On June 28, 1970, the Christopher Street Liberation Day march took place, commemorating the uprising at the Stonewall Inn one year earlier. Los Angeles held an event that day as well in what The Advocate described joyfully as "not just a protest march, but a full blown parade." Fred Sargeant, a marcher in New York that day, wrote in The VIllage Voice that it took "a new sense of audacity and courage to take that giant step into the streets." Out of audacity, courage and the strength to celebrate pride was born.
Today our rights are threatened again, and many in the LGBT community are afraid of what is happening to our country. We need a Pride that marches for our community's struggles; it's time to march, protest, and resist! Pride committees nationwide should learn from that day in 1970 and see what is happening now -- a grassroots uprising is springing up and a national Pride march is taking shape. Every Pride committee can harness that power, if they are willing to change.
Pride celebrations in most major cities have gotten stale, using the same tired model that focuses on a parade that is filled with big corporate sponsors hawking their wares. The only audacity in modern pride now is its naked devotion to the almighty dollar. No better example of this is Washington, D.C.'s Pride celebration and parade, Capital Pride, which has become so bloated in corporate sponsors that it's not even called a Ppride parade anymore -- it's the Pride Parade Presented by Marriott International. Capital Pride's parade is just one example of how Pride across the country has lost the battle cry for liberation and instead pushes a new slogan; buy our stuff.
Is it any surprise that Capital Pride was caught flat-footed with the announcement that on Sunday, June 11, Washington, D.C., would be host to the national march for LGBT equality? The announcement at first confused many; it's one day after Capital Pride's parade. Did national LGBT leaders and Pride organizers not realize how close the two events would be? No, LGBT leaders had nothing to do with planning the national march. The march was the creation of one ordinary person, David Bruinooge. He is not an LGBT rights leader or professional activist, just a gay man in New York who told the Washington Blade that after watching the Women's March in January that he thought LGBT people "should be doing something like this to follow up on the momentum."
What started out as an idea in Bruinooge's head in late January and a Facebook event for an LGBT rights march has taken on a life of its own. The event now has over 110,000 people expressing interest in the march and has received attention from almost every major LGBT news outlet. Capital Pride was taken by surprise when the march quickly gained national attention, forcing Pride leaders to scramble to ensure the march and Pride work in tandem. Ryan Bos, Capital Pride's executive director, was smart to quickly intervene, endorsing the march and offering support, though not any money. Yet even with Bos's keen play, it is clear that by the end of January this June's Pride weekend had already gotten away from Pride organizers.
The attention this march has generated shows that it's time for Pride committees to admit Pride celebrations need to change. Pride has become too corporate, and Pride parades have become an endless commercial. In these times we need Pride to courageously stand up to corporate interests and get back to being a march for our rights. Los Angeles Pride understands this and has already abandoned a parade, replacing it with a march.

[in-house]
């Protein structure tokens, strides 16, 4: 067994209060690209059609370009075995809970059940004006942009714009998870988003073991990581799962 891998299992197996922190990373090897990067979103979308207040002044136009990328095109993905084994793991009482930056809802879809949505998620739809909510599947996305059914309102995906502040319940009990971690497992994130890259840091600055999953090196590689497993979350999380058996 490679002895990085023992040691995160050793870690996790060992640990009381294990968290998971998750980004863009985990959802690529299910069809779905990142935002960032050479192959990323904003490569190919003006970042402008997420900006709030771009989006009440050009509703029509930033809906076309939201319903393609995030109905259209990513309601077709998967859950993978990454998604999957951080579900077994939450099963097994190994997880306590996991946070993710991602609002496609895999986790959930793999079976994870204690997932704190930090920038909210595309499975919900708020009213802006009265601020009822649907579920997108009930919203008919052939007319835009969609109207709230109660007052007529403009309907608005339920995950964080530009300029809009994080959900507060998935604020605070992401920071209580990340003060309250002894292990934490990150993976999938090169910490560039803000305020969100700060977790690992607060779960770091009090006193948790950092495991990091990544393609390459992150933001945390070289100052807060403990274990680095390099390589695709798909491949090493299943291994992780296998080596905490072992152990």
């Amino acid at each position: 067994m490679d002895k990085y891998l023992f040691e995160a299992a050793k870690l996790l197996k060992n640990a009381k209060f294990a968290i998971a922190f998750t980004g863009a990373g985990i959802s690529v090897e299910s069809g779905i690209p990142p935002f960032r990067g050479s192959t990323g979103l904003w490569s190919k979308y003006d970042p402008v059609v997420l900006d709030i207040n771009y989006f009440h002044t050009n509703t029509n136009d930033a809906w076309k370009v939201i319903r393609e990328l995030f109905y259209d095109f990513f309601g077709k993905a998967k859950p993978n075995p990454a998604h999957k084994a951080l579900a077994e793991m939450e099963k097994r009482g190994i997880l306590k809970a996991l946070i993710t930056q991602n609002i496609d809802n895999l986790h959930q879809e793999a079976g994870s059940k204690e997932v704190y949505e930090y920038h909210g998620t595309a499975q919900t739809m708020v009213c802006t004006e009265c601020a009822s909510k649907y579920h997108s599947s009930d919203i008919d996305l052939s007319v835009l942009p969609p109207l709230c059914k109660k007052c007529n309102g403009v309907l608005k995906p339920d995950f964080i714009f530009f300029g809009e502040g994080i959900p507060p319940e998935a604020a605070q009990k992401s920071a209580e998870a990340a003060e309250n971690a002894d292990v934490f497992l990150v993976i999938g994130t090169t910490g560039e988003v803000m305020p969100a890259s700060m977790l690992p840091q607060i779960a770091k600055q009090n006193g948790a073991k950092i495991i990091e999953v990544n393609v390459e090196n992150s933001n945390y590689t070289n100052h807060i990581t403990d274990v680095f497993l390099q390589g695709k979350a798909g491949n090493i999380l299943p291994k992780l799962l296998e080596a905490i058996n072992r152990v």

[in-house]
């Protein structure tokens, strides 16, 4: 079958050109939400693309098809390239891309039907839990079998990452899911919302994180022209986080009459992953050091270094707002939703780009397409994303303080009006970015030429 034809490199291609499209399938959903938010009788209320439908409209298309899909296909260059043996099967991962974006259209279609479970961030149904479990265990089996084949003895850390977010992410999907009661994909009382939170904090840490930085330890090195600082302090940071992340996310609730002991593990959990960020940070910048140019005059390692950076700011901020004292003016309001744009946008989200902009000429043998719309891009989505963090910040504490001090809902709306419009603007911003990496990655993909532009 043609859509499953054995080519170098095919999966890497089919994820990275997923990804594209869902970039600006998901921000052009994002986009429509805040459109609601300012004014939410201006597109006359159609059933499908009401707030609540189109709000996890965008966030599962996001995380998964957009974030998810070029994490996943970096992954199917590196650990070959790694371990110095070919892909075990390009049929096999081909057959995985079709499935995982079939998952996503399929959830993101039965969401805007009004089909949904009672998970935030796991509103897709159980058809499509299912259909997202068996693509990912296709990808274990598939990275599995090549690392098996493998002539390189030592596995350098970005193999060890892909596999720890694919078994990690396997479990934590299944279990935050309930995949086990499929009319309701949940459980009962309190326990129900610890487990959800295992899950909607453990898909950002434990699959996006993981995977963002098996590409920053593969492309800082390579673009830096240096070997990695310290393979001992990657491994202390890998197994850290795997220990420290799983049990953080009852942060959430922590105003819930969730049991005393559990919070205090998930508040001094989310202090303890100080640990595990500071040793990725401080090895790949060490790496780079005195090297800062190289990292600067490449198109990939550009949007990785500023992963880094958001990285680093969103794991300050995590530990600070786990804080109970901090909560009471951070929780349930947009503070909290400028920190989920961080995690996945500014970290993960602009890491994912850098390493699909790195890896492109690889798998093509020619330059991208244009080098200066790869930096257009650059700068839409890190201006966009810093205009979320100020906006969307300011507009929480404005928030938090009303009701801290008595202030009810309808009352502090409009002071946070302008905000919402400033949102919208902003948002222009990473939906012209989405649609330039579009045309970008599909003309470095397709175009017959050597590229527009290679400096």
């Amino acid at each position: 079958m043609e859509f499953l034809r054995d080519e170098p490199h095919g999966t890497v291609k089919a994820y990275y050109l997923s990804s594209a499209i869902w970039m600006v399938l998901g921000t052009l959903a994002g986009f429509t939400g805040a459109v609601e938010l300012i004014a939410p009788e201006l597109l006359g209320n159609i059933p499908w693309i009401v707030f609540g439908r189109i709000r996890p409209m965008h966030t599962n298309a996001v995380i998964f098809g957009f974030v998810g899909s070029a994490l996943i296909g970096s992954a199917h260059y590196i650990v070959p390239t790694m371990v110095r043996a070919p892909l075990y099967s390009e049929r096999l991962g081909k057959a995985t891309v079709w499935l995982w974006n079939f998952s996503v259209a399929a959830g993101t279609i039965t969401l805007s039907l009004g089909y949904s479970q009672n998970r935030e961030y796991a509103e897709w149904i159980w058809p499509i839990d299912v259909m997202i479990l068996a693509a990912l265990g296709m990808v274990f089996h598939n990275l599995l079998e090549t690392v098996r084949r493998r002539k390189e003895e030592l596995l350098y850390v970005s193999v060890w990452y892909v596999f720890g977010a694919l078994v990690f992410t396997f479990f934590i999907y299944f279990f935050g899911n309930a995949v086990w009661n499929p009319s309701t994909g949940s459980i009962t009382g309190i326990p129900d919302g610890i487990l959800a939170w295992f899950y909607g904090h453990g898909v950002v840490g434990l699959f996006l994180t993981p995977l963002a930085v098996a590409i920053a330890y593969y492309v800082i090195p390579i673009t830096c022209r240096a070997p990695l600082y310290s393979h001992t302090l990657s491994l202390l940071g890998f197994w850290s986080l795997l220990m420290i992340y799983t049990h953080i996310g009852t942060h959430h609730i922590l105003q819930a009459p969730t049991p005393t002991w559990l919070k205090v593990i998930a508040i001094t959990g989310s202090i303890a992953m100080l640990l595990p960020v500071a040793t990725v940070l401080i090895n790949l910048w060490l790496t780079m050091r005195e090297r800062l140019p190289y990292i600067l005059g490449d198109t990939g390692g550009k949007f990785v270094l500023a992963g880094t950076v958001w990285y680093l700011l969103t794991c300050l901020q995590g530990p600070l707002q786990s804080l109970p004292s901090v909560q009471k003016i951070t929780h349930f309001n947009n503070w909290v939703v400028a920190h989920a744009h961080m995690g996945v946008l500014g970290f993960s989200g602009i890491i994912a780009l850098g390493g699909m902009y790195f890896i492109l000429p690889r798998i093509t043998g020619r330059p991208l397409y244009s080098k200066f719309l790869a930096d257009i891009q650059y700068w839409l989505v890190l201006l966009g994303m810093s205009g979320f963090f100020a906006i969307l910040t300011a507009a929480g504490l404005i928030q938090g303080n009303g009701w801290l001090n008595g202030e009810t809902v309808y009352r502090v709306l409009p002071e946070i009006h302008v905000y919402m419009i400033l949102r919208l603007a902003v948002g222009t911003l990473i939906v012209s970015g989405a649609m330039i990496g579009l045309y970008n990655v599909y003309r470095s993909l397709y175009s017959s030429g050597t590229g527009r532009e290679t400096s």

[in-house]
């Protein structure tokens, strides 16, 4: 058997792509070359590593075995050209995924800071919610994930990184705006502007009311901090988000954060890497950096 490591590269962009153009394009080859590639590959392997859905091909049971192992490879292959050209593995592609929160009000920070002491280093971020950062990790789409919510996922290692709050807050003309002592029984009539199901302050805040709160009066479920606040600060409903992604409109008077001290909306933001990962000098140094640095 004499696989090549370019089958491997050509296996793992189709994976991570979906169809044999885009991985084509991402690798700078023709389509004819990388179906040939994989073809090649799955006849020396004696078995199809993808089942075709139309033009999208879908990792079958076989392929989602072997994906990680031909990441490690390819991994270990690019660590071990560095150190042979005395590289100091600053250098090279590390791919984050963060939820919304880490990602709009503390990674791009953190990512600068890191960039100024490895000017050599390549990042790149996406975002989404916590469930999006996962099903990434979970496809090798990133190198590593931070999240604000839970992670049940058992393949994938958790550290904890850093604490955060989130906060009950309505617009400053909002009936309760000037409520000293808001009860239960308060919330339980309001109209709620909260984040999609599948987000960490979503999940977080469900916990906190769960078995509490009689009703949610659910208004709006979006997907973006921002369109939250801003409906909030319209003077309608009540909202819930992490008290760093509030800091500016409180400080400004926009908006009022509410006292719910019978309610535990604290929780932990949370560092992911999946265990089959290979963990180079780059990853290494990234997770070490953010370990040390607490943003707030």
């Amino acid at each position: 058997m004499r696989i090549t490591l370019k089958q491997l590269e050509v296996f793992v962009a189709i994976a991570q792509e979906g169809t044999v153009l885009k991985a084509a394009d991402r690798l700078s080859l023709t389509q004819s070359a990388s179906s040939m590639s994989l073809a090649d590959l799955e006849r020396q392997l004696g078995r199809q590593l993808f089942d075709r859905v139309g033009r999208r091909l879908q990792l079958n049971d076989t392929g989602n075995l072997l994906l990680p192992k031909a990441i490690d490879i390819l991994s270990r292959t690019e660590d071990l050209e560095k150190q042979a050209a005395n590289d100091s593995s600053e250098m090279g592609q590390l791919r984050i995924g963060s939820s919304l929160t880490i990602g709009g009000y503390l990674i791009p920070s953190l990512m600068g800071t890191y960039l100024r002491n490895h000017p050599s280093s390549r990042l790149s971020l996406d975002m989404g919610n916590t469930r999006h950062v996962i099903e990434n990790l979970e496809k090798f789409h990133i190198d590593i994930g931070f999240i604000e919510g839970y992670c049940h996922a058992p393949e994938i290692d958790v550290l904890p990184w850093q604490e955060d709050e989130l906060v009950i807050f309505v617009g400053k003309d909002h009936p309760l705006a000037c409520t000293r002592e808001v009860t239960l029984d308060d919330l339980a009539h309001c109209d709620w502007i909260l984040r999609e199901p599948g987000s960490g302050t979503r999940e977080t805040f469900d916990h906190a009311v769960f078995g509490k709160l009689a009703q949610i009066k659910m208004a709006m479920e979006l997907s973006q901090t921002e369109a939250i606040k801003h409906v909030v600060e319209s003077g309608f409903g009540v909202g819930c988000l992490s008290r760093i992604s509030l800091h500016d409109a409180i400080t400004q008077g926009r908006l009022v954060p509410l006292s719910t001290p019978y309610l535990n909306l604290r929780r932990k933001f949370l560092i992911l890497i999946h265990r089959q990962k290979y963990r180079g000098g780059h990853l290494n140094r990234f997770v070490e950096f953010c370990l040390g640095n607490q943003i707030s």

When Pride committees allow corporations to feature so prominently, Pride comes off as supporting corporate interests over the needs of our community. This is at the heart of why the national Pride march is getting so much attention; it's not speaking to the affluent or to big corporations, it's speaking to everyday working-class queers -- an audacious act in today's LGBT community -- and that focus makes it authentic, feeding interest in the march.
Pride committees and many other LGBT organizations have pushed the idea we are all well off, with money to spend on the products of all these corporate sponsors, but the reality is the LGBT community is much more economically diverse. The idea that the LGBT community is affluent is a myth: We face higher rates of poverty, we have a harder time finding work, and when we find work we are at risk of being fired for being who we are. Does anyone think the Pride events of today, filled with luxury brands truly speak to the one out of every five LGBT people living below the federal poverty line or, for that matter, to the rest of us who are not wealthy?
Pride needs to speak for us, and we need Pride to reflect who we really are -- diverse, not all affluent, and proud to come in every color of the rainbow. I hope Pride leaders see what is happening and change. It is time for Pride to get back to its roots as a march dedicated to remembering those who have fought for our rights, and to push on. Pride committees across the country can use this national march and the first Pride as guides for reshaping Pride and win back the movement, for if not, they will be at risk of being left behind.
ALEX MORASH is a vice president of the Gertrude Stein Democrats, is a writer on economic issues based in Washington, D.C., and can be reached on Twitter @AlexMorash. The views expressed here are his own.